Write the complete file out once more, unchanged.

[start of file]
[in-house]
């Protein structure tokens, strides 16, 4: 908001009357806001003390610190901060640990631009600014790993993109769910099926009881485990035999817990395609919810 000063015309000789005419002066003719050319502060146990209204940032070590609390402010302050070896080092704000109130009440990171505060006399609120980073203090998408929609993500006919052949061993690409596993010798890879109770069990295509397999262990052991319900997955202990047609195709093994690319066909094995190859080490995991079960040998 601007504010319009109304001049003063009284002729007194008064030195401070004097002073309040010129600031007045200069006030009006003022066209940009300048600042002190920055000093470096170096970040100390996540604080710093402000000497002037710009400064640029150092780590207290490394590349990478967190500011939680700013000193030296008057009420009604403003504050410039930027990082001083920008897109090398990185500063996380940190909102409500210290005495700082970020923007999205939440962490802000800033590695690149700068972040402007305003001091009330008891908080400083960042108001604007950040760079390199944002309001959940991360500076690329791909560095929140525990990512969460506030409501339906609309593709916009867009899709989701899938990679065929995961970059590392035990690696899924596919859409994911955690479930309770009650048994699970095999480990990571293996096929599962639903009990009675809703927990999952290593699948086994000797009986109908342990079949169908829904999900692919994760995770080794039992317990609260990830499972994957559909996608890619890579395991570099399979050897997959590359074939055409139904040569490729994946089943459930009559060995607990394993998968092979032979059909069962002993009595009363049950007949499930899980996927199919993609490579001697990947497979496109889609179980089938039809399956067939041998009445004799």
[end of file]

[in-house]
């Protein structure tokens, strides 16, 4: 908001009357806001003390610190901060640990631009600014790993993109769910099926009881485990035999817990395609919810 000063015309000789005419002066003719050319502060146990209204940032070590609390402010302050070896080092704000109130009440990171505060006399609120980073203090998408929609993500006919052949061993690409596993010798890879109770069990295509397999262990052991319900997955202990047609195709093994690319066909094995190859080490995991079960040998 601007504010319009109304001049003063009284002729007194008064030195401070004097002073309040010129600031007045200069006030009006003022066209940009300048600042002190920055000093470096170096970040100390996540604080710093402000000497002037710009400064640029150092780590207290490394590349990478967190500011939680700013000193030296008057009420009604403003504050410039930027990082001083920008897109090398990185500063996380940190909102409500210290005495700082970020923007999205939440962490802000800033590695690149700068972040402007305003001091009330008891908080400083960042108001604007950040760079390199944002309001959940991360500076690329791909560095929140525990990512969460506030409501339906609309593709916009867009899709989701899938990679065929995961970059590392035990690696899924596919859409994911955690479930309770009650048994699970095999480990990571293996096929599962639903009990009675809703927990999952290593699948086994000797009986109908342990079949169908829904999900692919994760995770080794039992317990609260990830499972994957559909996608890619890579395991570099399979050897997959590359074939055409139904040569490729994946089943459930009559060995607990394993998968092979032979059909069962002993009595009363049950007949499930899980996927199919993609490579001697990947497979496109889609179980089938039809399956067939041998009445004799």